Gabby, you mentioned a story Doctor Mandelet told at the dinner table, which had the intention of instructing Edna, for he offers a fable of a woman’s love returning to her husband. That is why she demonstrated lack of response. The tale about adultery was actually told by Edna herself, which led me to notice how each person’s story told that evening was, at some extent, indicating the teller’s personality. Edna’s father for instance, the fact he mentioned a “somber episode of those dark and bitter days, in which he had acted a conspicuous part and always formed a central figure” (Chopin 94-95), along with having kept his tile as Colonel, indicate his rough, strict personality. Leoncé told a very superficial occurrence of a traditional and jolly childhood. As for Edna, she describes a story of what would be her ideal resolution for the situation she was currently in. It can be noticed that her tale contains many features of the day she spent with Robert at Madame Antoine’s. Additionally, note how in this passage: “They could feel the hot breath of the Southern night; they could hear the long sweep of the pirogue through the glistening moonlight water, the beating of birds’ wings, rising startled from among the reeds in the salt-water pools; they could see the faces of the lovers, pale, close together, rapt in oblivious forgetfulness, drifting into the unknown” (Chopin 95) the sensuality in her descriptions indicate her feelings, and her caution with the details ,but not the ending, demonstrate the she does not care where her love for Robert will take her as long as their path is romantically beautiful and full of sentiment. In sequence, shortly after he left, Doctor Mandelet made a comment to himself saying “I hope it isn’t Arobin […] I hope to heave it isn’t Alcée Arobin” which really got me wondering. I literally stopped my reading for a couple of moments and was able to remember a previous passage, the one Samantha brought up in her post, where Robert mentioned this man to Madame Ratignolle. He said “Now if I were like Arobin – you remember Alcée Arobin and that story of the consul’s wife at Biloxi?” (Chopin 27), which I also thought was rather strange, as writers don’t usually mention random names without any explanation whatsoever. Finally when Alcée Arobin began demonstrating interest towards Edna, it became clear that he is a player and she will definitely give in to his charms, known her current and delicate situation, where her sensuality is skin deep and thoughts and comments like “[…] it seemed to her as if her life were passing by, leaving its promise broken and unfulfilled” (Chopin 99) have become constant. Which leads me to something else I was able to catch up during this few selected chapters: Edna’s mind is always changing. Her feelings are completely irregular, sometimes she is plain happy, and others she is completely miserable. Does anyone think this constant change indicates something about Edna or her future actions?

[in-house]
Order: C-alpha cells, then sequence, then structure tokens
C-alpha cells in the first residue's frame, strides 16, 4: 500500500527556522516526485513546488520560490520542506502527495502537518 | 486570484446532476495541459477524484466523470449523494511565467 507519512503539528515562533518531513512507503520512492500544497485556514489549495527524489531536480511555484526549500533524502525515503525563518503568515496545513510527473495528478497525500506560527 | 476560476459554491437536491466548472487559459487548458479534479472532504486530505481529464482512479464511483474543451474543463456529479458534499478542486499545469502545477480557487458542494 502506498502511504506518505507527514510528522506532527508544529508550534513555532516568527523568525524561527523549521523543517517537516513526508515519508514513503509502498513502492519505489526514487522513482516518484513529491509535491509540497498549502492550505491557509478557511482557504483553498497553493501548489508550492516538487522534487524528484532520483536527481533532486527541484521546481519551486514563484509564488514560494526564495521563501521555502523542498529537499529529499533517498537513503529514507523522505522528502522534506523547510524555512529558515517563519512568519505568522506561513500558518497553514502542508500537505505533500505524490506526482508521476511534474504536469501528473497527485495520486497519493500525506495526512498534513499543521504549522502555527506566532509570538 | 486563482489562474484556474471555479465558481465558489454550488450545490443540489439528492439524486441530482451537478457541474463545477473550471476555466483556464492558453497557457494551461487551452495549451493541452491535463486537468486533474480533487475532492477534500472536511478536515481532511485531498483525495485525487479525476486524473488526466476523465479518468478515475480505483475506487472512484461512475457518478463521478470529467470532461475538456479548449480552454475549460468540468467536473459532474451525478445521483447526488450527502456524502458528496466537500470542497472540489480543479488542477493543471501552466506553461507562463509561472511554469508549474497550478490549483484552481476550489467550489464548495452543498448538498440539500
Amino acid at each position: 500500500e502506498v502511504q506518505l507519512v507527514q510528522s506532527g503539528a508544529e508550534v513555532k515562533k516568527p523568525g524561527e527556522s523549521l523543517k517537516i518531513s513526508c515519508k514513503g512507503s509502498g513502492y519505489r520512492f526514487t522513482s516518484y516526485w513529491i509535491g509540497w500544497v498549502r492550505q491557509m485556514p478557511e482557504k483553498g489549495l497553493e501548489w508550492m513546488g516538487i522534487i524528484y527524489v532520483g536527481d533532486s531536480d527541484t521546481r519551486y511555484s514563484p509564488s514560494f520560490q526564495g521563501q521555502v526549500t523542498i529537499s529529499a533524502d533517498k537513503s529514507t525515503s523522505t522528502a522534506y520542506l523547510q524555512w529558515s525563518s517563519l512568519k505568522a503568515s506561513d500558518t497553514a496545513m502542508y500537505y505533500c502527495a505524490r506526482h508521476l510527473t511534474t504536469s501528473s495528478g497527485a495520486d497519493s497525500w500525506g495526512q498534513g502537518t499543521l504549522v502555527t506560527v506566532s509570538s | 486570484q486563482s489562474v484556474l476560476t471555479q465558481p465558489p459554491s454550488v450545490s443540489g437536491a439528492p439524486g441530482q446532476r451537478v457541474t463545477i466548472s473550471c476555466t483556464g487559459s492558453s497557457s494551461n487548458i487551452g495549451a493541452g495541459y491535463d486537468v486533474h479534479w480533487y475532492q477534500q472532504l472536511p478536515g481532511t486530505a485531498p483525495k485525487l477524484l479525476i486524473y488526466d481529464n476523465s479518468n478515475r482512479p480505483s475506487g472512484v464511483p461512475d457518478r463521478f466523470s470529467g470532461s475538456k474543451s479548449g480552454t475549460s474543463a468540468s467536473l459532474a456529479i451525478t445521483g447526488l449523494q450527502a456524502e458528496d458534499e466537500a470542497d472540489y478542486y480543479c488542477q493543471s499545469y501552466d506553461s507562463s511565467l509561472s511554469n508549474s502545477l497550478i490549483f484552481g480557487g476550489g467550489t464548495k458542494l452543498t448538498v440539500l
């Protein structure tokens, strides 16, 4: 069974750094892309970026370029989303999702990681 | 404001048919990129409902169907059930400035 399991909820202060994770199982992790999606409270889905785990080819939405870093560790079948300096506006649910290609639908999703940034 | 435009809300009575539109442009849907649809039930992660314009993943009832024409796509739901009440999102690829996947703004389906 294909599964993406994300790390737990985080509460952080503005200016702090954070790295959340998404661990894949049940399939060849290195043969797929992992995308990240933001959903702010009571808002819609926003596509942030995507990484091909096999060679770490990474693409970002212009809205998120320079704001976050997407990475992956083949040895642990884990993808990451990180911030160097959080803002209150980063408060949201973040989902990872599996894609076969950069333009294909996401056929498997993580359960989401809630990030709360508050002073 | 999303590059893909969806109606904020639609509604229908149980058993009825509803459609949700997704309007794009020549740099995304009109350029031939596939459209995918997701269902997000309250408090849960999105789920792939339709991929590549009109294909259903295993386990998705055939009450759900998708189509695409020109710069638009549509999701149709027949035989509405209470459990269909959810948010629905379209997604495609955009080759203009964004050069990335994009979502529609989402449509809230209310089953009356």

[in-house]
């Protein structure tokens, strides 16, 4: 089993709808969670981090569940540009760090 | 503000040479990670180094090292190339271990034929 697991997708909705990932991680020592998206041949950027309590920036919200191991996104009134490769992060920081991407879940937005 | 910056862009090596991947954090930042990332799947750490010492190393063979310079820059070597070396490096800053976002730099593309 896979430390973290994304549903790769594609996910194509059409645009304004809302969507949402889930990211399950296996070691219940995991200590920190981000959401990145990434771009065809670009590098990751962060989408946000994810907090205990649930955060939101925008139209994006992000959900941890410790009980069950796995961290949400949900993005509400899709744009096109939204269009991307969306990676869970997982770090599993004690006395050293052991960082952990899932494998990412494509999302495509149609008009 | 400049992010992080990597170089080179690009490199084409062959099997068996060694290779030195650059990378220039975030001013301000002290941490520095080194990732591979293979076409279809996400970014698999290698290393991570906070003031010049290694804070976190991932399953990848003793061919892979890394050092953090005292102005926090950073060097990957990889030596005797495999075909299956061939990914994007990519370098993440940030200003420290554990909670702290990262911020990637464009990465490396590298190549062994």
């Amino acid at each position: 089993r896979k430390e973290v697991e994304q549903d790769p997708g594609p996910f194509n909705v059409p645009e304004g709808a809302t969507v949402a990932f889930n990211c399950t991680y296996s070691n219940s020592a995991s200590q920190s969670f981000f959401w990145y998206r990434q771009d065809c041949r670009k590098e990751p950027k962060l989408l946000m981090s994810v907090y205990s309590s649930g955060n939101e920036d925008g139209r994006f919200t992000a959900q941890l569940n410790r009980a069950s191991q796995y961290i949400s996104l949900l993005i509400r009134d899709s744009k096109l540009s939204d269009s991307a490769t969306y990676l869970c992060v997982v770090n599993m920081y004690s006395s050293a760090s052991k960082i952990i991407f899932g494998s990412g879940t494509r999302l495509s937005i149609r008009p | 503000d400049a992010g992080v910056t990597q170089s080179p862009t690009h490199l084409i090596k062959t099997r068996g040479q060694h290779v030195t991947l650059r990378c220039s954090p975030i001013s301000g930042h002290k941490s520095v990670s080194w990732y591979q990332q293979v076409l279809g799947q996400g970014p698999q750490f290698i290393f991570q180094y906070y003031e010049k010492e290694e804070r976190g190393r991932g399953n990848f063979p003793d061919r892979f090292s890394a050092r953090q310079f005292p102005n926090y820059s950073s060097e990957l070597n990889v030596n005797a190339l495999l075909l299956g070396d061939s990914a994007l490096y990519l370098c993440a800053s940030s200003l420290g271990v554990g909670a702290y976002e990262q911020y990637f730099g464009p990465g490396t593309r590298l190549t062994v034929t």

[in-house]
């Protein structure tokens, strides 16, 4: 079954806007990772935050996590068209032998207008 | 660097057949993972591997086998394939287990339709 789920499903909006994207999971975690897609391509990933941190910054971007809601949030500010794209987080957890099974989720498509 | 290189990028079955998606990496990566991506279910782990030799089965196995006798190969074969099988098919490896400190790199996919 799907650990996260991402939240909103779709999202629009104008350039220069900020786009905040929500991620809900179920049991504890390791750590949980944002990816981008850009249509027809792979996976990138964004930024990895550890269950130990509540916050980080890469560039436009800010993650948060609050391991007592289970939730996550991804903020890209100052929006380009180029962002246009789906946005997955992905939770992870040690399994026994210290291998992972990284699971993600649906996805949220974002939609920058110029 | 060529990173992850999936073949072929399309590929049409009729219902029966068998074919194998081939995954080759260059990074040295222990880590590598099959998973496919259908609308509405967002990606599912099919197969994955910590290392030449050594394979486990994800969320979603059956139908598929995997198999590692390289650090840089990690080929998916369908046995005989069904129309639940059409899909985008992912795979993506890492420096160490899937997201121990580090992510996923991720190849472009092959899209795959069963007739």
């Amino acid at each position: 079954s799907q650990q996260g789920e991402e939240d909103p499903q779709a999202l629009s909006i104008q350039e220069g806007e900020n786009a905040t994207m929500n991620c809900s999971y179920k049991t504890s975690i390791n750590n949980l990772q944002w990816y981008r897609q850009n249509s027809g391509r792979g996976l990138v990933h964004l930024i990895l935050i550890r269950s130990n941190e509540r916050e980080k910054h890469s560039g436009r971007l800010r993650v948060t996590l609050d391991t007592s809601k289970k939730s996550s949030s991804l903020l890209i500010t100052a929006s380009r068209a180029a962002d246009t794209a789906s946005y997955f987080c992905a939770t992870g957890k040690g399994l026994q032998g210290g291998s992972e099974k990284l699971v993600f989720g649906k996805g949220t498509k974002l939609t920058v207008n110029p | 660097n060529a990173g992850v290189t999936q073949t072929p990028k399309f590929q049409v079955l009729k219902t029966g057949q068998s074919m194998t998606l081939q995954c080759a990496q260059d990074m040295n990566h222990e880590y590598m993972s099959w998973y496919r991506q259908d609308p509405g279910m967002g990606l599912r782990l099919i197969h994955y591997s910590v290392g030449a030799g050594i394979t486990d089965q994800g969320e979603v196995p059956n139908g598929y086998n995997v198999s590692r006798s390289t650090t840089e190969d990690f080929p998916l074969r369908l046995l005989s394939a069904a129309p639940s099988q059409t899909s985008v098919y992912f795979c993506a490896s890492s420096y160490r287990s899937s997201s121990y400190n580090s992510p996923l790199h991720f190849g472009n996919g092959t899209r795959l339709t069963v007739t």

Samantha, I also put great effor into understanding the quote where Edna said “I would give up the unessential; I would give my money, I would give my life for my children; but I wouldn’t give myself” (Chopin 64) and all I could come up with was that in this case “myself” has all to do with her new sense of independence, the newness of the world she has just recently discovered, as if she would never give that up to live a life of blindness to submission. The fact that she is talking to Madame Ratignolle, who is not able to comprehend her statement as well, also indicates that this is what Edna meant, for Madame Ratignolle is the traditional wife who truly loves devoting her soul and who she is to the good of her family, even if she does not notice it.